I believe the theory of Darwinism is extremely relevant in the current global pandemic economy. Two quotes by Charles Darwin immediately come to mind:
- “In the long history of humankind (and animal kind, too) those who learned to collaborate and improvise most effectively have prevailed.”
- “It is not the strongest of the species that survives, nor the most intelligent that survives. It is the one that is the most adaptable to change.”
We as humans and businesses have adapted and evolved to handle today’s uncertainty, as well as future crises. Businesses have had a major reset done to the way they operate, and I’ve observed many that have experienced a plateau in sales and growth.
When Roy Sailor, a partner at my company, and I discuss growth, we often talk about how it is affected by changing market conditions, market consolidation, regulatory changes or sales team performance. Breaking through a sales plateau is often accomplished through a change in leadership, a new or revised product design, increased marketing activity, or a new overall sales strategy. Because my company specializes in alliances and partnerships, I have seen firsthand that partnerships with companies outside of the organization are often overlooked when attempting to solve a challenging sales plateau.
In its CEO survey “Navigating the rising tide of uncertainty,” PwC found pessimism. Only 27% of CEOs surveyed said they were “very confident” in their prospects for revenue growth in 2020. I believe this finding captures the need for companies to focus on driving partnerships and alliances effectively in 2021.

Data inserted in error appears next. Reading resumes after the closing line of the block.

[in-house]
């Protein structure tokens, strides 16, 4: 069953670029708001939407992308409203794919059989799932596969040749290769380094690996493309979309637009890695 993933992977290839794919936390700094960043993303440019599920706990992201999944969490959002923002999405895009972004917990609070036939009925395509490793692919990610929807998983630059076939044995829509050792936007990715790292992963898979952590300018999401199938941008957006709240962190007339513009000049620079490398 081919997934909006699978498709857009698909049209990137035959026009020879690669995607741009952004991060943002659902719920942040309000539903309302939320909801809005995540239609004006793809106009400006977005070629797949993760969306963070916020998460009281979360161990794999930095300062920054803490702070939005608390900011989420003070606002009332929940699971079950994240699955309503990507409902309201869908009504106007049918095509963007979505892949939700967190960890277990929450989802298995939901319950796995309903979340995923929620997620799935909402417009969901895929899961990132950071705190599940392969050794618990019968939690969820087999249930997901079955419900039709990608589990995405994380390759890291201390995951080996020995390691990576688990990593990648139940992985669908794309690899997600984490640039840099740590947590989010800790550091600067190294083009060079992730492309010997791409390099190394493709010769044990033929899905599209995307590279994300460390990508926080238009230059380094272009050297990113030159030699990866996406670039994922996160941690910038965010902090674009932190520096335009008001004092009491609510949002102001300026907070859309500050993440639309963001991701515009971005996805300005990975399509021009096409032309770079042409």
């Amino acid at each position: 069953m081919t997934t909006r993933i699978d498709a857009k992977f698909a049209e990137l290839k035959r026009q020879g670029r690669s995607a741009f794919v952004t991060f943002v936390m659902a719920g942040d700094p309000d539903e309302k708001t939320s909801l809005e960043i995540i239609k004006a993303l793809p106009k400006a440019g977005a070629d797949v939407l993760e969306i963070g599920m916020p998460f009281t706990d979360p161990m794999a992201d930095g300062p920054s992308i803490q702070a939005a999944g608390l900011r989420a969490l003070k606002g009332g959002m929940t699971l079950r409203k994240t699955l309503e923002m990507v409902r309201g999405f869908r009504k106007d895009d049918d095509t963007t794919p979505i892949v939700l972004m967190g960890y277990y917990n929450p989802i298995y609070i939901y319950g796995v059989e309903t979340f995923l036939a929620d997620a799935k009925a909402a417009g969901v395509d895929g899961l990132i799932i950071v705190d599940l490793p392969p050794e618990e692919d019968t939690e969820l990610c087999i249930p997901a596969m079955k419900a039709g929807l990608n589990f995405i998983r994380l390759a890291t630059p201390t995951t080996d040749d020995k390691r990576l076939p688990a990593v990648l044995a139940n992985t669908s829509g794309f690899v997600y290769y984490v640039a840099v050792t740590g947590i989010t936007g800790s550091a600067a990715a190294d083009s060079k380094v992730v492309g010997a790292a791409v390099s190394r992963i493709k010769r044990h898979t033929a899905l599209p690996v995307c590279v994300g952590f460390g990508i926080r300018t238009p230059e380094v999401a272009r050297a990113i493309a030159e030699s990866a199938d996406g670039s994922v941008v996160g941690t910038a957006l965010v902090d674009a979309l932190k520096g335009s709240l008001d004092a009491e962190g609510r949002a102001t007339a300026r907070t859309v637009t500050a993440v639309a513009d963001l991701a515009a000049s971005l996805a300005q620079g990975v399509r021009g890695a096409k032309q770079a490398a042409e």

Evaluating Your Current Partnerships
Developing partnerships can help identify new market segments, fill product capability gaps, open new sales channels, and even create entirely new business models. However, maintaining those partnerships and ensuring they still fulfill the needs of your business is just as important.
The following four questions can help you evaluate your partnership and alliances programs. This is a critical step in strategic partnerships. I’ve found that many leaders do not stop, pause and reflect on these questions; they are often too busy focusing on daily numbers, targets, revenue and the bottom line. Ask yourself:
- Does your new product design include developing capabilities that another company might have already perfected?
- Are there potential clients you are not calling on because they are too small or too large?
- Do you harness the power of your partner to more strategically win deals?
- Do you have a team that focuses on partnerships with accountability for increasing revenue and profitability?
Making Partnerships More Strategic
When partners work to collaborate in a strategic and responsible manner, alliances of many forms can thrive. Where do we start to look for making partnerships more strategic? Let us think about four different types of partnerships: